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ORIGINAL RESEARCH article

Front. Immunol., 10 March 2021 | https://doi.org/10.3389/fimmu.2021.627813

Machine Learning Analysis of Naïve B-Cell Receptor Repertoires Stratifies Celiac Disease Patients and Controls

  • 1Bioengineering, Faculty of Engineering, Bar Ilan University, Ramat Gan, Israel
  • 2Bar Ilan Institute of Nanotechnologies and Advanced Materials, Bar Ilan University, Ramat Gan, Israel
  • 3K.G. Jebsen Center for Coeliac Disease Research, Institute of Clinical Medicine, University of Oslo, Oslo, Norway
  • 4Department of Gastroenterology, Oslo University Hospital Rikshopsitalet, Oslo, Norway
  • 5Department of Immunology, Oslo University Hospital Rikshospitalet, Oslo, Norway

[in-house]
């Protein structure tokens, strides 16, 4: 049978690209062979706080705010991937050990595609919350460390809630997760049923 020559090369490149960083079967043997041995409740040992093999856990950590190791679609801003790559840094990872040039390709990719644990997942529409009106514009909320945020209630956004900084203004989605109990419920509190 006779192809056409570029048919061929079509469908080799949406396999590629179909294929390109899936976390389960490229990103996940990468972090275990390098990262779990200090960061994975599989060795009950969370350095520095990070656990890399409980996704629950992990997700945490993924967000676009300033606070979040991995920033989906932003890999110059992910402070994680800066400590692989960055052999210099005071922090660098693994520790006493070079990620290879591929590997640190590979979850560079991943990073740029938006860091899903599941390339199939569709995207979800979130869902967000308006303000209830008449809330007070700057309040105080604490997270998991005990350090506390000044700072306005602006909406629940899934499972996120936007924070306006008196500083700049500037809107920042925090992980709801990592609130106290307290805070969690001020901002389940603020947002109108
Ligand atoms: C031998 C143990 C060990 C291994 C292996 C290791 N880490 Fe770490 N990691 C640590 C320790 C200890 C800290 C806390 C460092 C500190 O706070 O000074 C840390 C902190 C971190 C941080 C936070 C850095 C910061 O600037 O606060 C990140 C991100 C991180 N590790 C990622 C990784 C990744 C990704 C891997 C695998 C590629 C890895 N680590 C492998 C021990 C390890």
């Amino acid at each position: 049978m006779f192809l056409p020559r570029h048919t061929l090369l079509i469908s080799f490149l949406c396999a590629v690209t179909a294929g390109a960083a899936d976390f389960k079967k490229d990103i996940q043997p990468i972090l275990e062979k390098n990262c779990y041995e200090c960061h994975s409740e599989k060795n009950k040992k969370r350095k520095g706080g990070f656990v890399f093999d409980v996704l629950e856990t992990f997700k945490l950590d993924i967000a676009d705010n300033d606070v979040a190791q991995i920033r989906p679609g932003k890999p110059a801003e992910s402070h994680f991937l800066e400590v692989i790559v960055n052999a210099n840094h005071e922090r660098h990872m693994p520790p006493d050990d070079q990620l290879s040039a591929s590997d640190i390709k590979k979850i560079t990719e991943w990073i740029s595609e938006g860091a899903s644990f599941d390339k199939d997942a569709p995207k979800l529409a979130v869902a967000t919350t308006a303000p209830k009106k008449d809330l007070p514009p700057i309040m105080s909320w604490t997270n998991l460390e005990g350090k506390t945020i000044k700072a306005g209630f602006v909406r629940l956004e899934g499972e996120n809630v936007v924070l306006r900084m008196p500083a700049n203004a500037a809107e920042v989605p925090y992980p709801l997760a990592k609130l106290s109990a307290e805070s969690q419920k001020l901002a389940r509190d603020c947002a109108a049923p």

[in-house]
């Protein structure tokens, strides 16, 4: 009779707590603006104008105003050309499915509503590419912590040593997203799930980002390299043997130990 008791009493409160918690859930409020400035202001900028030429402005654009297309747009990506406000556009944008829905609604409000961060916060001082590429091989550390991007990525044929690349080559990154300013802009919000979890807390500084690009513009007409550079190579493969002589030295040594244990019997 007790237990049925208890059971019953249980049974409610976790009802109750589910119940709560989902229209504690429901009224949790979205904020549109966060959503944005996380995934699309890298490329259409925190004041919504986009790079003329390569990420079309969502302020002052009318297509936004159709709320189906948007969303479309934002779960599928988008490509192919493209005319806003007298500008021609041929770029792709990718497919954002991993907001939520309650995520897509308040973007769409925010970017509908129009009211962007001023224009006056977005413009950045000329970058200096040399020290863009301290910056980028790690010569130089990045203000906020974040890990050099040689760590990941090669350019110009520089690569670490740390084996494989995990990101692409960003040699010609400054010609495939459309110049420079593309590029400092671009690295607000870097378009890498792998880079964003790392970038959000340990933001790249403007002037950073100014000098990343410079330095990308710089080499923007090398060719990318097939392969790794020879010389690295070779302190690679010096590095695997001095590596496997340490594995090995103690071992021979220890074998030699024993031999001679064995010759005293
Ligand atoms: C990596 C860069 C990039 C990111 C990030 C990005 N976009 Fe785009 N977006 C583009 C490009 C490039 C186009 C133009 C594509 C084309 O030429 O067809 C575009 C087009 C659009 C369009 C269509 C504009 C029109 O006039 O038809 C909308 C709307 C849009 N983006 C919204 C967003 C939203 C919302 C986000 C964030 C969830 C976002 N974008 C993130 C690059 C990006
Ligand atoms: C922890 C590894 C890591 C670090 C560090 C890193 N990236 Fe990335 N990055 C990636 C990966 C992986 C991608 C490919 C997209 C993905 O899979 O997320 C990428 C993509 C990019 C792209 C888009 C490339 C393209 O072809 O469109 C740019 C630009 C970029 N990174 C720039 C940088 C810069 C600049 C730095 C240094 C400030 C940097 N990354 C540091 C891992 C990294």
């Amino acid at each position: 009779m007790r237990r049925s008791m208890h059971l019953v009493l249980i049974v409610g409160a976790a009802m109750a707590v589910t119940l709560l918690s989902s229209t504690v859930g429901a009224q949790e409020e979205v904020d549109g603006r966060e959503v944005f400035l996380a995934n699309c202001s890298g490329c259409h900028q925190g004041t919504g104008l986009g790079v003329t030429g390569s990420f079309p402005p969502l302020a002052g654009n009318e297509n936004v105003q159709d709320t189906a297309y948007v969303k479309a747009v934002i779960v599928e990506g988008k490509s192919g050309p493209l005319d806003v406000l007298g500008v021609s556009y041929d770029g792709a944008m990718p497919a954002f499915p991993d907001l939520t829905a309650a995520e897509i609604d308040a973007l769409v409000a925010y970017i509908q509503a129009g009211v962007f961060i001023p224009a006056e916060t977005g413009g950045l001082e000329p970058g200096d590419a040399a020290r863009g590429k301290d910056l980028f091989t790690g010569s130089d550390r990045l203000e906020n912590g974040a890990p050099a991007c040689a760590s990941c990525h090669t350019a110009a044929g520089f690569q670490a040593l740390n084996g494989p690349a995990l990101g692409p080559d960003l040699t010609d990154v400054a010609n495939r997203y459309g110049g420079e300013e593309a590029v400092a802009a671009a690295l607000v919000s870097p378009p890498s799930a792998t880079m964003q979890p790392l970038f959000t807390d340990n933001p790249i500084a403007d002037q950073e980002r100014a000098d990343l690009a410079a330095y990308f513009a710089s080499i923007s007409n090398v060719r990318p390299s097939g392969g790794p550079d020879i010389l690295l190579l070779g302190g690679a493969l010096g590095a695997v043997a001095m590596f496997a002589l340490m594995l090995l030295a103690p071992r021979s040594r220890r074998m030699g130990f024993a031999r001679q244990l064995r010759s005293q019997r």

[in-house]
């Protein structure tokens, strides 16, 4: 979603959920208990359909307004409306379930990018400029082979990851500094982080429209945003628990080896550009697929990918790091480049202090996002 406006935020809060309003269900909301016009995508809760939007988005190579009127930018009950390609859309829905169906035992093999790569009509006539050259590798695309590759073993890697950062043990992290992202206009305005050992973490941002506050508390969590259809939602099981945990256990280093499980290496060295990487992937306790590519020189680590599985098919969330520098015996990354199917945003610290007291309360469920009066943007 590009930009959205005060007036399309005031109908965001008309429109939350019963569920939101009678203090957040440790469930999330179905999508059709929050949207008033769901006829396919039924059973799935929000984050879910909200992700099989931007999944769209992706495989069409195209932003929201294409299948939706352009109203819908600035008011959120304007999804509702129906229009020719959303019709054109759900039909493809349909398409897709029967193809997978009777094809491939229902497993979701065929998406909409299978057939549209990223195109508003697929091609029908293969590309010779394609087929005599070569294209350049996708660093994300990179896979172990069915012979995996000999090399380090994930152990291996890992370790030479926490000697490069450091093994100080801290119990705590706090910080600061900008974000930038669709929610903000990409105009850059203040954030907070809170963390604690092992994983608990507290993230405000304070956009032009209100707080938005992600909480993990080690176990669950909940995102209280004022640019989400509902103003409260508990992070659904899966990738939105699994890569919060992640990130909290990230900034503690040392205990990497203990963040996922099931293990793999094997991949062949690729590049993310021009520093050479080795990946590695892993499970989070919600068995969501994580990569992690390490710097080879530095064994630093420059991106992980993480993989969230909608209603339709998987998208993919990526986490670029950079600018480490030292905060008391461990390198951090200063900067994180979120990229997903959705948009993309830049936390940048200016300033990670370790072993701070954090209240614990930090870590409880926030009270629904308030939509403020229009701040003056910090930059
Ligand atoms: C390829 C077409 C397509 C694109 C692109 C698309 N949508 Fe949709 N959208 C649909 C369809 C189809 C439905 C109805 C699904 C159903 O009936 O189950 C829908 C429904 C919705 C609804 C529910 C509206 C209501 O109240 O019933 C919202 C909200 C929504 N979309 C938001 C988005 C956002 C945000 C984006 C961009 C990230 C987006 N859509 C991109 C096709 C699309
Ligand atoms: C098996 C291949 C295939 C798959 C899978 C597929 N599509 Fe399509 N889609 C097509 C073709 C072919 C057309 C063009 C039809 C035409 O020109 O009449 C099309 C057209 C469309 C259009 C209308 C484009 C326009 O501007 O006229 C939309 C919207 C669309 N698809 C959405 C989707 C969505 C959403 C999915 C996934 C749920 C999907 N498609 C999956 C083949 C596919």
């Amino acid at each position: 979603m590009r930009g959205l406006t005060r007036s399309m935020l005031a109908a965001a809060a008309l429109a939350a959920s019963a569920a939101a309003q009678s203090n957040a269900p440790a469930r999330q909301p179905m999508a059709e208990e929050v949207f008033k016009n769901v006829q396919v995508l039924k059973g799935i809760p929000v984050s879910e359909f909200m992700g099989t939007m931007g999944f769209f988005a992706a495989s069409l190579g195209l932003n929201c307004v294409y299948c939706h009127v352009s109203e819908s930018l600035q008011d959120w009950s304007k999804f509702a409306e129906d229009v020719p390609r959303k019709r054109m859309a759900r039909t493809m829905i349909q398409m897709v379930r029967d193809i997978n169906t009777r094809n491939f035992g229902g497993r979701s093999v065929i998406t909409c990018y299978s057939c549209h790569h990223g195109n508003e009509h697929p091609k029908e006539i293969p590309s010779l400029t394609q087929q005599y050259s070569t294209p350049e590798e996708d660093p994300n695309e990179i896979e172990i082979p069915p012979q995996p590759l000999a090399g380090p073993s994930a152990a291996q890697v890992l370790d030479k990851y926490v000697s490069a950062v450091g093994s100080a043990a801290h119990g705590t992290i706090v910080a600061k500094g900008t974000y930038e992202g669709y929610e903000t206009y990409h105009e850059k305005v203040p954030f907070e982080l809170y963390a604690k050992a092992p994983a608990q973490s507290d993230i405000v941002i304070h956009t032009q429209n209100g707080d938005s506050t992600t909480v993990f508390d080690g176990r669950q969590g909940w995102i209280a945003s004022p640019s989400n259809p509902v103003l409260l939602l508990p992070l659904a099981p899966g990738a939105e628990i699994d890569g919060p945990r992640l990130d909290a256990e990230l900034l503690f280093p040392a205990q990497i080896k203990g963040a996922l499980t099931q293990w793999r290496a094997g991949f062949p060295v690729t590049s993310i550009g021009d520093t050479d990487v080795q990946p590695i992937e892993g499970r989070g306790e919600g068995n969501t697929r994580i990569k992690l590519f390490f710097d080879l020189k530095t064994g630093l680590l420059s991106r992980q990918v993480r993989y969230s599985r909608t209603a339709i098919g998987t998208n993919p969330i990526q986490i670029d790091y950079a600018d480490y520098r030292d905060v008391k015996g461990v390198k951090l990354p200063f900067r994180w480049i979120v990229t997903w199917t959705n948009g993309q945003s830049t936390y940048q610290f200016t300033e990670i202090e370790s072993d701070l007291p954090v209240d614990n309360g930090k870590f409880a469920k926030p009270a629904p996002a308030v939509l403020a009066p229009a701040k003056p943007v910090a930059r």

Celiac disease (CeD) is a common autoimmune disorder caused by an abnormal immune response to dietary gluten proteins. The disease has high heritability. HLA is the major susceptibility factor, and the HLA effect is mediated via presentation of deamidated gluten peptides by disease-associated HLA-DQ variants to CD4+ T cells. In addition to gluten-specific CD4+ T cells the patients have antibodies to transglutaminase 2 (autoantigen) and deamidated gluten peptides. These disease-specific antibodies recognize defined epitopes and they display common usage of specific heavy and light chains across patients. Interactions between T cells and B cells are likely central in the pathogenesis, but how the repertoires of naïve T and B cells relate to the pathogenic effector cells is unexplored. To this end, we applied machine learning classification models to naïve B cell receptor (BCR) repertoires from CeD patients and healthy controls. Strikingly, we obtained a promising classification performance with an F1 score of 85%. Clusters of heavy and light chain sequences were inferred and used as features for the model, and signatures associated with the disease were then characterized. These signatures included amino acid (AA) 3-mers with distinct bio-physiochemical characteristics and enriched V and J genes. We found that CeD-associated clusters can be identified and that common motifs can be characterized from naïve BCR repertoires. The results may indicate a genetic influence by BCR encoding genes in CeD. Analysis of naïve BCRs as presented here may become an important part of assessing the risk of individuals to develop CeD. Our model demonstrates the potential of using BCR repertoires and in particular, naïve BCR repertoires, as disease susceptibility markers.